Healthcare is not universal if undocumented migrants are excluded

Helena Legido-Quigley, Nicola Pocock, Sok Teng Tan, Leire Pajin, Repeepong Suphanchaimat, Kol Wickramage, Martin McKee and Kevin Pottie

BMJ 2019; 366 doi: https://doi.org/10.1136/bmj.l4160 (Published 16 September 2019)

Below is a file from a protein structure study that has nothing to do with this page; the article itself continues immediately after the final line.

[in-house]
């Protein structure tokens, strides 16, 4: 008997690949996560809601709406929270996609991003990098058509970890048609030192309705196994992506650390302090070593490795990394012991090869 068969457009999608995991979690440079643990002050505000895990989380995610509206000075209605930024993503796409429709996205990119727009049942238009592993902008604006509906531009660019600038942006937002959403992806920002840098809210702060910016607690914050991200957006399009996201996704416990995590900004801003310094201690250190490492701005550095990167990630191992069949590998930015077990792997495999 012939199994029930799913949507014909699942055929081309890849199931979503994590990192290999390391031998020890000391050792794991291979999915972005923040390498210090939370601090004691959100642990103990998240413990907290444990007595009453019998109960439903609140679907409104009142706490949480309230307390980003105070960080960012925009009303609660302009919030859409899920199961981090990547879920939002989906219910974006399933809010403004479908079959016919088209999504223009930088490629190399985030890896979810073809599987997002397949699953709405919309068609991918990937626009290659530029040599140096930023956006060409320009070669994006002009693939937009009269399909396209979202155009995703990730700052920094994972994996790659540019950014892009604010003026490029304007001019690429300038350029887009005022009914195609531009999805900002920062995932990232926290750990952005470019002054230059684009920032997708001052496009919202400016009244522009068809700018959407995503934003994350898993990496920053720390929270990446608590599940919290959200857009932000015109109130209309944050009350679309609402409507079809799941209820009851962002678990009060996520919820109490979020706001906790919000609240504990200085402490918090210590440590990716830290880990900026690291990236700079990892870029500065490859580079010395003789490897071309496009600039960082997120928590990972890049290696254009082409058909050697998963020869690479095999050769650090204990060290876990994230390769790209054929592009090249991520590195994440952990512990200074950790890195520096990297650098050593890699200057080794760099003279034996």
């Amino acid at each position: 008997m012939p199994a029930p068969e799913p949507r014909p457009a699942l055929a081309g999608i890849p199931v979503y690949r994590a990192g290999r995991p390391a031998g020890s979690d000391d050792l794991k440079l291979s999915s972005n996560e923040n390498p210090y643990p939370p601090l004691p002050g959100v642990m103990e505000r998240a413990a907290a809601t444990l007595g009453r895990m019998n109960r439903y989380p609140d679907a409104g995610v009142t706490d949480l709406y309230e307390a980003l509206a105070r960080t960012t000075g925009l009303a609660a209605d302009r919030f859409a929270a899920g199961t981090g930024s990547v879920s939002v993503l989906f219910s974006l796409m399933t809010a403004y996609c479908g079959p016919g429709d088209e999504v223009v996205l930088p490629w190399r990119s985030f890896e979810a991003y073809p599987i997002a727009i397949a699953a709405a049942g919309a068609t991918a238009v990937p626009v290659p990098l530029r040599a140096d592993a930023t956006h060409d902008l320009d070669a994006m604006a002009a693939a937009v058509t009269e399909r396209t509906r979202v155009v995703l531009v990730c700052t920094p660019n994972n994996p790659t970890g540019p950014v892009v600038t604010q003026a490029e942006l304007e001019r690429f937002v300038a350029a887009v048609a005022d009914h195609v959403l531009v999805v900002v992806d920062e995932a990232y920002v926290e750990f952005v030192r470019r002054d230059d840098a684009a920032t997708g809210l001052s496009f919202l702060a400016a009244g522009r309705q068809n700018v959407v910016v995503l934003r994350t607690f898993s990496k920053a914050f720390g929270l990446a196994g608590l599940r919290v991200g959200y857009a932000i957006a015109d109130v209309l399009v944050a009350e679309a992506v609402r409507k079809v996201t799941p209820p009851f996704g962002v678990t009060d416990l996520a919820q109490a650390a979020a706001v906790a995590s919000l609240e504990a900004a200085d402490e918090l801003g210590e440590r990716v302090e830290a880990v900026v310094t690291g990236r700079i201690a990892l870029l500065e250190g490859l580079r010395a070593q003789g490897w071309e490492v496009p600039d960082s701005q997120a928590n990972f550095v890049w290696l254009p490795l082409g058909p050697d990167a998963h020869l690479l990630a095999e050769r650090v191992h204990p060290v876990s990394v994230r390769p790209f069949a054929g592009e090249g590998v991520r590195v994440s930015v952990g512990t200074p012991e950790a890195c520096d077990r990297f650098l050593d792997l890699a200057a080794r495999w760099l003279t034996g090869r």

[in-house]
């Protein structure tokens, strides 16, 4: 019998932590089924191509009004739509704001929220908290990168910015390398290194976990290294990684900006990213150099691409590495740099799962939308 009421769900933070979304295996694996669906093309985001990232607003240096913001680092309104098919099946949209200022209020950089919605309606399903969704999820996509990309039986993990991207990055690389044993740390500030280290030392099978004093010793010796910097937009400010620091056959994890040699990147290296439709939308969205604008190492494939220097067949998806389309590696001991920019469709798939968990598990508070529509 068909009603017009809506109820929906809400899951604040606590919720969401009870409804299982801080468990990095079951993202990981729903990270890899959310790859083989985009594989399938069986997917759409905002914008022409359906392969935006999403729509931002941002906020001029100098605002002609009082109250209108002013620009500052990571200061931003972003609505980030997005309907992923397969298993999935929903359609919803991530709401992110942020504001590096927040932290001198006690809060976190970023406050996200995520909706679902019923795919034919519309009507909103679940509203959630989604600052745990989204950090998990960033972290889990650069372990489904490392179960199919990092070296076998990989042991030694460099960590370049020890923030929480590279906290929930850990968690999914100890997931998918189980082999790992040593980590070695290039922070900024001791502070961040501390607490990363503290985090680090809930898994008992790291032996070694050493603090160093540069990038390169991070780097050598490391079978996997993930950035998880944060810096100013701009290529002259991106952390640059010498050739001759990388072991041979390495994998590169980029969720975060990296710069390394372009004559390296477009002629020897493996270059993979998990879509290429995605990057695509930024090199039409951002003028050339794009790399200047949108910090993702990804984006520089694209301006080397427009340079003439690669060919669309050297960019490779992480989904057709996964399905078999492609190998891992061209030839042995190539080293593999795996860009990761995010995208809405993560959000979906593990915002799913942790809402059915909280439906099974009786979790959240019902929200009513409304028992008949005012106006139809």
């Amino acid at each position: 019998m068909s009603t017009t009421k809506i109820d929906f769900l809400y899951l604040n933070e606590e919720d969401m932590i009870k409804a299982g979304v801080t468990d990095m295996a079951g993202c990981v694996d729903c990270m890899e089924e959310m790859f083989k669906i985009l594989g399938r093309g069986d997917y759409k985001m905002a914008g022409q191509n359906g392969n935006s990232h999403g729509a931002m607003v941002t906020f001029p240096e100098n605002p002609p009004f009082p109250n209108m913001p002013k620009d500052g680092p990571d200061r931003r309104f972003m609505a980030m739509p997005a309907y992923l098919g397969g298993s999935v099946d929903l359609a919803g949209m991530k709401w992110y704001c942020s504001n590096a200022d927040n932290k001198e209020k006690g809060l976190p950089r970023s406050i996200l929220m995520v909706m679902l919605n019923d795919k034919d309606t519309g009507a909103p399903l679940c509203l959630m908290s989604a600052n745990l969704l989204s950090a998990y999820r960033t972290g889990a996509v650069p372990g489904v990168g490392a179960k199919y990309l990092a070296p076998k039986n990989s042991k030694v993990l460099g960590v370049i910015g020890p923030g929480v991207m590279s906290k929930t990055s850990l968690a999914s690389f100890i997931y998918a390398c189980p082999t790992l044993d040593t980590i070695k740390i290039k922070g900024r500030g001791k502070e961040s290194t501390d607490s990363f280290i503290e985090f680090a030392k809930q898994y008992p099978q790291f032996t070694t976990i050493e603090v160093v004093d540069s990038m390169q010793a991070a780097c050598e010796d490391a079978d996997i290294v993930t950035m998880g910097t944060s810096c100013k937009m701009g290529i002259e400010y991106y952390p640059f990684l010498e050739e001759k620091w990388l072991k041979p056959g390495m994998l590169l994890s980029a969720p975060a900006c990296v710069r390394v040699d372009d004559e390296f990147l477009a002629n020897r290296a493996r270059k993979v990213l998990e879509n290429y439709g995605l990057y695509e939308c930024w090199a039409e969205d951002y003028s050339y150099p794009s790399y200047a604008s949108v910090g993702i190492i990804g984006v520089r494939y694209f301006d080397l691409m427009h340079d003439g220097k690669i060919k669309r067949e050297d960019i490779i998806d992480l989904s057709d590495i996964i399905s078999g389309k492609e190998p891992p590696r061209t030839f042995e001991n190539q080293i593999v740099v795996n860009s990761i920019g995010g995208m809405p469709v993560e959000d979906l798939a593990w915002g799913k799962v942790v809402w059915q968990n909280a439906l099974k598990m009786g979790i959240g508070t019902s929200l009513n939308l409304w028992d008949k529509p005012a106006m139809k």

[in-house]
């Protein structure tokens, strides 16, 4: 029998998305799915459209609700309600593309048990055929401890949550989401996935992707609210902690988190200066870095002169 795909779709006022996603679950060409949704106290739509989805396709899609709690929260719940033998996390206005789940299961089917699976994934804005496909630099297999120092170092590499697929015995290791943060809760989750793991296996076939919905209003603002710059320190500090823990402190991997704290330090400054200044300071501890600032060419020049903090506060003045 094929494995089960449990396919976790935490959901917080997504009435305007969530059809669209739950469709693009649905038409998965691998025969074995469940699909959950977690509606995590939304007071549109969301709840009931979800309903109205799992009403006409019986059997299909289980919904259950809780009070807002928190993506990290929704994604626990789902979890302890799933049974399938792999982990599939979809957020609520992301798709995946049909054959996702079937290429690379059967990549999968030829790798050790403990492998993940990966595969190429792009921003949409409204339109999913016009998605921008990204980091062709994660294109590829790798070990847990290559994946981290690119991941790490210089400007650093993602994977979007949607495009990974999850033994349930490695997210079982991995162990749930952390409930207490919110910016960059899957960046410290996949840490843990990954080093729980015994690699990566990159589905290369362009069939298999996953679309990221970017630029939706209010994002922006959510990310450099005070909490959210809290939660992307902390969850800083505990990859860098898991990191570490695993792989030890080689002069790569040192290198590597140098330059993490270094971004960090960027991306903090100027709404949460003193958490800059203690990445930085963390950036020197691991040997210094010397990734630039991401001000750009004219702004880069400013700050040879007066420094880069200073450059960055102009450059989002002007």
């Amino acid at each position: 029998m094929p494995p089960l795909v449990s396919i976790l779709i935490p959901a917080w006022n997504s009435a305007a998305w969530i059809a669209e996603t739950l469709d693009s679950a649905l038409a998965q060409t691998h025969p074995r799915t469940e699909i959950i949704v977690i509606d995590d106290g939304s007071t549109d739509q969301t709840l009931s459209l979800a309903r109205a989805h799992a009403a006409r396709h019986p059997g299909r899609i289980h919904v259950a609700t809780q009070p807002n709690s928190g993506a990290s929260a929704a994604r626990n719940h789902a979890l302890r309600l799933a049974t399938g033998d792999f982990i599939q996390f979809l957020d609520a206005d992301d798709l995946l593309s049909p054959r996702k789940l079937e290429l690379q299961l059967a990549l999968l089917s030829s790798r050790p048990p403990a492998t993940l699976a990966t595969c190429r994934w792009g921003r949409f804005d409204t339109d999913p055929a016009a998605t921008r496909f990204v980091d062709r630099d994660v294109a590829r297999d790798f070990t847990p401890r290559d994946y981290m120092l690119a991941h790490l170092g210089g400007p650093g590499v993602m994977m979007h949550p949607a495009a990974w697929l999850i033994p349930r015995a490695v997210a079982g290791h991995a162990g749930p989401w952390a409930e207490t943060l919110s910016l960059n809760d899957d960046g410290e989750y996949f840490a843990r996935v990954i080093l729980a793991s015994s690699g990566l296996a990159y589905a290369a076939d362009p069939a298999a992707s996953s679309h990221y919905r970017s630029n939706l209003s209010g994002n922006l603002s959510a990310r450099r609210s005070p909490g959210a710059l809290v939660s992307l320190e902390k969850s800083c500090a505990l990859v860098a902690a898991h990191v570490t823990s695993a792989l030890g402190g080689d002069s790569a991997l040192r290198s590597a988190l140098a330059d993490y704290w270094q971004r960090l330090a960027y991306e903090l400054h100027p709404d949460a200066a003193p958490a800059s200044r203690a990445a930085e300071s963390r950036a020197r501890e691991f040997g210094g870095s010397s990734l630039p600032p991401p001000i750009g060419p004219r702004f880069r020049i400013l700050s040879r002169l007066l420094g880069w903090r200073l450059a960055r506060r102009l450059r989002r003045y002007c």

“Although migration is high on the international policy agenda, there is scant research to inform policy. Research on migration and health is concentrated in high income countries that have been relatively unaffected by the large migration flows among countries in the global south. Migrants in different areas will have particular health needs, owing to previous experiences in their countries of origin and the journeys they have taken. To a greater extent than in other health research, it is necessary to take account of these differences. Migrants will differ in their willingness to become involved with researchers, reflecting their experiences, which may have affected their trust in others. Interventions should relate to the particular barriers to healthcare faced by migrants. These include health beliefs and cultural norms, such as gender roles, as well as legal, financial, and regulatory aspects of the health system.”

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